Mayoral candidate Winfield resigns as board’s attorney

Published 12:00 am Friday, November 14, 2008

Citing his candidacy for mayor of Vicksburg in 2009 and time-consuming campaign, attorney Paul Winfield handed his resignation as board attorney to Warren County supervisors Thursday.

In a one-paragraph letter presented as the board met, the 34-year-old lawyer described his tenure as “an overwhelmingly positive experience.”

“I won’t leave you empty-handed, though,” Winfield told supervisors, assuring them his successor, yet to be named, will receive his full assistance in several pending legal matters. “I’ll be more than happy to help out in any way possible.”

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Winfield is one of two announced challengers to incumbent Mayor Laurence Leyens for the top job at City Hall. Former alderman Gertrude Young has said she will file qualifying papers during the qualifying period for all three city elective positions, which starts in January and ends March 6.

Both aldermen, Sid Beauman in the South Ward and Michael Mayfield in the North Ward, have said they will seek re-election and have drawn no announced opposition. Beauman will be seeking a third, four-year term. Mayfield, who defeated Young in 2005, will be seeking a second term.

District 3 Supervisor Charles Selmon, who lost his mayoral bid to Leyens in 2005, said Thursday he will not run for mayor, but will support a candidate once the field is determined.

“I think the field is going to be more than what it is today,” Selmon said.

Winfield’s resignation is effective Dec. 31. Also city attorney for Port Gibson, Winfield said he will remain in that post for some time after the new year.

Warren County supervisors are expected to hire a new attorney on Jan. 5 when considerations for other positions serving at the will and pleasure of the board are made.

Board President Richard George said the search for another attorney will resemble procedures for other professional services. In those instances, sealed proposals are requested and gathered for specific purposes, with rights reserved to the county for negotiating conditions and compensation.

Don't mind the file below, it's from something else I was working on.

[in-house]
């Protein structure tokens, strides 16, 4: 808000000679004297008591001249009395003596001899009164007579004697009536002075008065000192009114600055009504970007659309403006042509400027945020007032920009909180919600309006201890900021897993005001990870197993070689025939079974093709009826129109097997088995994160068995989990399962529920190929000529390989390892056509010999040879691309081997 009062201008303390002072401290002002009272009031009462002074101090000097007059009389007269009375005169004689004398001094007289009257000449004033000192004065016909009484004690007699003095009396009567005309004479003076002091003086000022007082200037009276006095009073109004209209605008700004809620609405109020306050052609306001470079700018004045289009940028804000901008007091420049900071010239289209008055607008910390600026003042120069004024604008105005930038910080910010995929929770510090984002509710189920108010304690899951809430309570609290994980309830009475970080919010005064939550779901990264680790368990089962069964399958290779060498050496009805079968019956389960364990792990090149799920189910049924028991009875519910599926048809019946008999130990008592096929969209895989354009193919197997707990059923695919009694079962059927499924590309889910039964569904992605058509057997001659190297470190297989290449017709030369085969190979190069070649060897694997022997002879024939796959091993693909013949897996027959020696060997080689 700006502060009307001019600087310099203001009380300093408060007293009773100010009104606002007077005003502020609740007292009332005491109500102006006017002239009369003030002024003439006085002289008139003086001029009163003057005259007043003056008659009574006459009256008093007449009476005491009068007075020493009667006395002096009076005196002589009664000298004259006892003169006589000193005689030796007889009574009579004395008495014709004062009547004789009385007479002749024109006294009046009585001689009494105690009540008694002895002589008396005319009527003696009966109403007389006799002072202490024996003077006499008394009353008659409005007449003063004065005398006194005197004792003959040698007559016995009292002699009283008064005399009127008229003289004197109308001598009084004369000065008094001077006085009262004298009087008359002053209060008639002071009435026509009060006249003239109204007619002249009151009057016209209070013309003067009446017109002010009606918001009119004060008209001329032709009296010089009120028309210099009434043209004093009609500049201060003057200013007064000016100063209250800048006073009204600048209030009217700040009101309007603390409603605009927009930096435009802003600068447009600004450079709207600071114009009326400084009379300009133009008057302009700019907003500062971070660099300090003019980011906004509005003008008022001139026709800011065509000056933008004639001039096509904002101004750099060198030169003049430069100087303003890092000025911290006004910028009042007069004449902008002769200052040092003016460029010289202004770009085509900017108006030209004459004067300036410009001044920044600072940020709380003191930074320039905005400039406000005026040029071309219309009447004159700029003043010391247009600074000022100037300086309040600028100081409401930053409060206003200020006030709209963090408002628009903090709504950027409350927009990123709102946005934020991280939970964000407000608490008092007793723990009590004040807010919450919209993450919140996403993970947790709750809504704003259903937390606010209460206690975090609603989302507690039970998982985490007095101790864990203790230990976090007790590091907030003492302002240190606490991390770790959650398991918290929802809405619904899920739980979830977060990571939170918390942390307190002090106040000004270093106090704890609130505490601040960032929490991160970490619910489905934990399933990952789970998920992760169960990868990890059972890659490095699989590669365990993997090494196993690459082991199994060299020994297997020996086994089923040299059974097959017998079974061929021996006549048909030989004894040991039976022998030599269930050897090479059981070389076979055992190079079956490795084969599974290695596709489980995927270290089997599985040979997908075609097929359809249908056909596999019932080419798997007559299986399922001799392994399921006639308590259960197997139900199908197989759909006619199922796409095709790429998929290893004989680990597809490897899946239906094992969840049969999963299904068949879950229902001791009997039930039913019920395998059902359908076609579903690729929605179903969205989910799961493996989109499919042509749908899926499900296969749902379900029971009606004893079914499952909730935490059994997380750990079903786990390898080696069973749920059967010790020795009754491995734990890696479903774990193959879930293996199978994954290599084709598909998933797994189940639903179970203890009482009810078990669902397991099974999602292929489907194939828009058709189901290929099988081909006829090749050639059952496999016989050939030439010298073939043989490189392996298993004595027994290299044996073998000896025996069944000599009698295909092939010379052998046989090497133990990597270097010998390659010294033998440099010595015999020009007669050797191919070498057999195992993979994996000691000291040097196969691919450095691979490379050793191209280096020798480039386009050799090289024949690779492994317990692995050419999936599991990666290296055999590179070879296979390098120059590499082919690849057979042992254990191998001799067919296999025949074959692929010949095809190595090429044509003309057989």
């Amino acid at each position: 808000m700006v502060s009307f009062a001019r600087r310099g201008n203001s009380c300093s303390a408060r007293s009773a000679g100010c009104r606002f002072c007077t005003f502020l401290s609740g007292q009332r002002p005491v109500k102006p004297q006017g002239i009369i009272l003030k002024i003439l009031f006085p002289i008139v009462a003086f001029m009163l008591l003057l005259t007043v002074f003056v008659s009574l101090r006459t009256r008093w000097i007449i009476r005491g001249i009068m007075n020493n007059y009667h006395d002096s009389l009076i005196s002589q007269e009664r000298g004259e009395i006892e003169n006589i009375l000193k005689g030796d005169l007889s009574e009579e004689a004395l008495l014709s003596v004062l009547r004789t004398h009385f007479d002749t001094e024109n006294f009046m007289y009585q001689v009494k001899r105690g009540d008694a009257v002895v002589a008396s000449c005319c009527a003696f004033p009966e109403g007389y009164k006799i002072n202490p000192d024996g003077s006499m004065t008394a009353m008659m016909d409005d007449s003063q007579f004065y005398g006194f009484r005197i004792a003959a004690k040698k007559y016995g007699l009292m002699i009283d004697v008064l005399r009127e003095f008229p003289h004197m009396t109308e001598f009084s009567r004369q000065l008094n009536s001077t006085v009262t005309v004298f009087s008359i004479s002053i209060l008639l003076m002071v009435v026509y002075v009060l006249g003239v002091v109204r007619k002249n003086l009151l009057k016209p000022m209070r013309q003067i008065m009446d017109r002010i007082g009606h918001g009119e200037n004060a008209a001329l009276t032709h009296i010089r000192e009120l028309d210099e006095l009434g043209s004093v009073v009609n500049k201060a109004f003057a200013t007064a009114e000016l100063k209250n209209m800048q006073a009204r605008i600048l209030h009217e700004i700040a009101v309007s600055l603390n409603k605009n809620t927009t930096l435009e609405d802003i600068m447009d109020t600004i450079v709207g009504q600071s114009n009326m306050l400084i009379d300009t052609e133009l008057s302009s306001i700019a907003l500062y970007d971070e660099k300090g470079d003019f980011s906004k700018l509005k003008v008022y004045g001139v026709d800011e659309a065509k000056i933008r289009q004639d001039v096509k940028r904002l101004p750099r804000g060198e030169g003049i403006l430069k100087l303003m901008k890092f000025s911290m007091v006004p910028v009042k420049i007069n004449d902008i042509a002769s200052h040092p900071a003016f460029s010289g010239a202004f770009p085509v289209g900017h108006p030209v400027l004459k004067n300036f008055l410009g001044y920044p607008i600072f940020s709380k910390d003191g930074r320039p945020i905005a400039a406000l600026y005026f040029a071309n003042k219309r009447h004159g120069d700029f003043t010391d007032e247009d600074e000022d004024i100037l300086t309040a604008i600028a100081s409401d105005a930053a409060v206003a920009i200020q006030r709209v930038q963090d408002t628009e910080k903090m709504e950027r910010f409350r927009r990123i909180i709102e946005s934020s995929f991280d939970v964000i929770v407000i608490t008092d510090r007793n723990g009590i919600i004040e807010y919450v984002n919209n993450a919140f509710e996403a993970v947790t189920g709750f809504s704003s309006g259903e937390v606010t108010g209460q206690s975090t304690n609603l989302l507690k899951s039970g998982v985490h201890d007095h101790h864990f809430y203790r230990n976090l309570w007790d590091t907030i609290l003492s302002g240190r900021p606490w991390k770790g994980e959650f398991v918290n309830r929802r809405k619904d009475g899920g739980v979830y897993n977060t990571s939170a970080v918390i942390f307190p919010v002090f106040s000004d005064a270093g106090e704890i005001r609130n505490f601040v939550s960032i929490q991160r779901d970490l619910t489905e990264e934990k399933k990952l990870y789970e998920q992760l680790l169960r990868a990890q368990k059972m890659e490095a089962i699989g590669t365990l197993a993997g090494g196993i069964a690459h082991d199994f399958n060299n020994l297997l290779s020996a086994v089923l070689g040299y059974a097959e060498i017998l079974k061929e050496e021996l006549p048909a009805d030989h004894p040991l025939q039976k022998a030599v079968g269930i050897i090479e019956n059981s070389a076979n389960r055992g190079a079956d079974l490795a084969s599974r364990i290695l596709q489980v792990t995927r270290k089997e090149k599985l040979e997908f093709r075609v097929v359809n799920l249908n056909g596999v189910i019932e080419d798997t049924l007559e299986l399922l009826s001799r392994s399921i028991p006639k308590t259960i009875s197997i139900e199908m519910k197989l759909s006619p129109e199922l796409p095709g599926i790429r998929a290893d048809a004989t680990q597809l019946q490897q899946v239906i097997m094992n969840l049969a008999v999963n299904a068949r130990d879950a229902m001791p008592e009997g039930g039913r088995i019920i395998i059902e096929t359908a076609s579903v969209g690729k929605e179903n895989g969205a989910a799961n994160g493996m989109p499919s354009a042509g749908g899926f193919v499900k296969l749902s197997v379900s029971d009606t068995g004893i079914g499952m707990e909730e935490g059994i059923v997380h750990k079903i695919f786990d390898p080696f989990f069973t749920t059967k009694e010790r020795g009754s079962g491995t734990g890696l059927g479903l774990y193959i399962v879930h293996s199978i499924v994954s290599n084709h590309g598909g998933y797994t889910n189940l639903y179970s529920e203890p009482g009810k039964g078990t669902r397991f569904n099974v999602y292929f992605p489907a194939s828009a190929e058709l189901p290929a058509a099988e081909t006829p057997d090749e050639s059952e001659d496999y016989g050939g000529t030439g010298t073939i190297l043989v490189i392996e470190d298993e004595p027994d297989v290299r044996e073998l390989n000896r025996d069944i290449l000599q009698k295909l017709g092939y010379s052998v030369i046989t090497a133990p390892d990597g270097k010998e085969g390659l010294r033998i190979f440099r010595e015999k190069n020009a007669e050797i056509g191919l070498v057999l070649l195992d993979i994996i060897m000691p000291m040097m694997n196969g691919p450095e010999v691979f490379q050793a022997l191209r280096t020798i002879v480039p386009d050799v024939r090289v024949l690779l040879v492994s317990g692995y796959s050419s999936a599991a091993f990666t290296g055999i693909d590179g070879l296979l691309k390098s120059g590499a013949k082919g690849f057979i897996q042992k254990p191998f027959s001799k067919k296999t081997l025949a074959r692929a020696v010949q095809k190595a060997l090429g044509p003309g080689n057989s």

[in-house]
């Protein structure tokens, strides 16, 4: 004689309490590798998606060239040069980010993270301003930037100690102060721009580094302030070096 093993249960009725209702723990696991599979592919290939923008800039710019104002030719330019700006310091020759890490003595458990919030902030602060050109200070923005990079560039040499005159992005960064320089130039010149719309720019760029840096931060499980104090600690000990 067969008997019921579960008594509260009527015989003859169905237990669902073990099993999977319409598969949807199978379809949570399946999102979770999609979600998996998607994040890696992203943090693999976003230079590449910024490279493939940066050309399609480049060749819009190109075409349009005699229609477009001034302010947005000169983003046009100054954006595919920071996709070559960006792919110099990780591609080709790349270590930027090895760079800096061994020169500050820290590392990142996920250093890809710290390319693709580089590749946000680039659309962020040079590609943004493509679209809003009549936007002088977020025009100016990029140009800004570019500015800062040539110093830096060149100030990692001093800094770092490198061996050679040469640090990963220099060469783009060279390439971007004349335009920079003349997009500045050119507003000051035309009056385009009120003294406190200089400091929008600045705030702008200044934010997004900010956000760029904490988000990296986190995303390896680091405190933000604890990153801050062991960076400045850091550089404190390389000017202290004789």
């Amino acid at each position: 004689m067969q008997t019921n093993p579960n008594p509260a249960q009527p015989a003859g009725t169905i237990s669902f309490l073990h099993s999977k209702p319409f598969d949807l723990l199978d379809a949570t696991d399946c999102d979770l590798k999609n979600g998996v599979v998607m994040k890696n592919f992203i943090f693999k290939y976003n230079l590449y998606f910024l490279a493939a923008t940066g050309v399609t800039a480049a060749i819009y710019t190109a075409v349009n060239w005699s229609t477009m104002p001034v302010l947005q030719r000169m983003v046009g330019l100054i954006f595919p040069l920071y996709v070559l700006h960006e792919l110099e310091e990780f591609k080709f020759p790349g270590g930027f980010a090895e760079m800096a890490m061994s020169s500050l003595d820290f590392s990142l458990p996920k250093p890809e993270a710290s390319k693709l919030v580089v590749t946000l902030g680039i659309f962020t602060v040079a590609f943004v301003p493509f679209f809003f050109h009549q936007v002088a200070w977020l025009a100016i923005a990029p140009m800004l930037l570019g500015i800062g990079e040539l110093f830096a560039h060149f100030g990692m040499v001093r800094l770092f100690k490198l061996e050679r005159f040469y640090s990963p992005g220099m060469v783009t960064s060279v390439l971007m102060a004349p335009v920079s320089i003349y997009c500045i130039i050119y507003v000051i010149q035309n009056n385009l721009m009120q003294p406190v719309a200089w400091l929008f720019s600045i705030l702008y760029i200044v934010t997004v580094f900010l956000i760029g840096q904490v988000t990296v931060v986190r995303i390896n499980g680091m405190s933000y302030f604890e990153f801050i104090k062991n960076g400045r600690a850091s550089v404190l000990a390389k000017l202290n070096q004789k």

Advertising for the position “is not necessary in that field,” George said, adding there will be “some sort of selection process” to fill the position.

Former board counsel Randy Sherard, who has done legal work for the county in instances involving various grant programs since being replaced by Winfield in 2005, remains a leading candidate.

“He would be given a great deal of consideration,” George said.

Sherard, also a civil engineer, downplayed any keen interest in the post, but emphasized his 13 years of experience with the board as a plus. “I’m not seeking it, but I’d certainly be interested,” Sherard said.

Winfield was unanimously approved for another year in January, as supervisors cited his work representing the county in costly litigation involving landowning groups that are challenging the county’s subdivision and floodplain ordinances.

The cases began in county court system and led to a federal racketeering suit that named each supervisor and Winfield as defendants. Hearings in the federal case are expected to begin in September 2009. Local attorney Ken Rector represents the county in that case. A ruling in September in the chancery case, where Winfield represents the county, deals with county road maps and is under appeal.

Additions stemming from the suits to the county attorney’s usual work load is somewhat evident in how much Winfield has been paid — a key issue the last time the board attorney’s position was contested.

An attorney general’s opinion in 2004 upheld state law stating a county board has the permission to hire its attorney as an employee and be paid a supervisor’s salary. In Warren County, supervisors are paid $44,812 annually and they do not believe the statute applies here.

Hourly fees are paid to the county’s engineering firm, ABMB Engineers Inc., for work pertaining to street paving and infrastructure needs. During Sherard’s tenure and Winfield’s, the attorney was paid similarly. Invoices show Winfield collecting $61,208 during fiscal year 2007-08, usually billed monthly. During 2006-07, Winfield’s fees totaled $69,292. Sherard was paid $53,255 in his most recent year serving the board as its attorney.

His 5-0 vote of confidence by supervisors is also significant in terms of the board’s makeup for this year.

The re-election of Bill Lauderdale in District 4 meant a majority of the board would consist of those who supported Sherard during his previous tenure. Selmon was joined by Mayfield, then the District 2 supervisor, in opposing Sherard in consecutive votes on the appointment.

Also a licensed civil engineer, Sherard was tabbed by supervisors earlier this year to assist with the county’s legal position in bankruptcy proceedings involving DiamondJacks Casino and its creditors. Supervisors OK’d the move in anticipation the company would move to recoup property taxes.

Despite Winfield’s request to have Sherard’s help on the case, the board still split 3-2 on the matter — with Selmon and current District 2 Supervisor William Banks opposing Sherard’s hiring.

In May, the board set an hourly rate of $150 for Sherard on the case, in which a reorganization plan is expected to be filed by the company by year’s end.


Contact Danny Barrett Jr. at